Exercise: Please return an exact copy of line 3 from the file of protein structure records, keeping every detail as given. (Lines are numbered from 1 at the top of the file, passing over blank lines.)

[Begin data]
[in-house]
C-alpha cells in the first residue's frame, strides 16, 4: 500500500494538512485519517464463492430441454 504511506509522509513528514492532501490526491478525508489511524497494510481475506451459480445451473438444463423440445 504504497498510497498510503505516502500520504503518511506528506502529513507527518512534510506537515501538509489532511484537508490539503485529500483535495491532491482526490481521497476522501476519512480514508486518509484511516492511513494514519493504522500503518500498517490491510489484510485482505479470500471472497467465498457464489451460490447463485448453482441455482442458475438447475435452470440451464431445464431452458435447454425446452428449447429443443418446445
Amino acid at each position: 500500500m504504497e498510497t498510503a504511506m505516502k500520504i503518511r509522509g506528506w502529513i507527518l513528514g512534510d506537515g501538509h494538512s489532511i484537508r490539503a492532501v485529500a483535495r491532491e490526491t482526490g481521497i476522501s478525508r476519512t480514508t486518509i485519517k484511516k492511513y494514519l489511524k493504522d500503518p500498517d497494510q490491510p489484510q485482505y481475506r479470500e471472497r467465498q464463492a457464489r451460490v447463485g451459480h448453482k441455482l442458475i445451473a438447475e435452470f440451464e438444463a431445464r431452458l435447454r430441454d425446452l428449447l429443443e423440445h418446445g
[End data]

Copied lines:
Amino acid at each position: 500500500m504504497e498510497t498510503a504511506m505516502k500520504i503518511r509522509g506528506w502529513i507527518l513528514g512534510d506537515g501538509h494538512s489532511i484537508r490539503a492532501v485529500a483535495r491532491e490526491t482526490g481521497i476522501s478525508r476519512t480514508t486518509i485519517k484511516k492511513y494514519l489511524k493504522d500503518p500498517d497494510q490491510p489484510q485482505y481475506r479470500e471472497r467465498q464463492a457464489r451460490v447463485g451459480h448453482k441455482l442458475i445451473a438447475e435452470f440451464e438444463a431445464r431452458l435447454r430441454d425446452l428449447l429443443e423440445h418446445g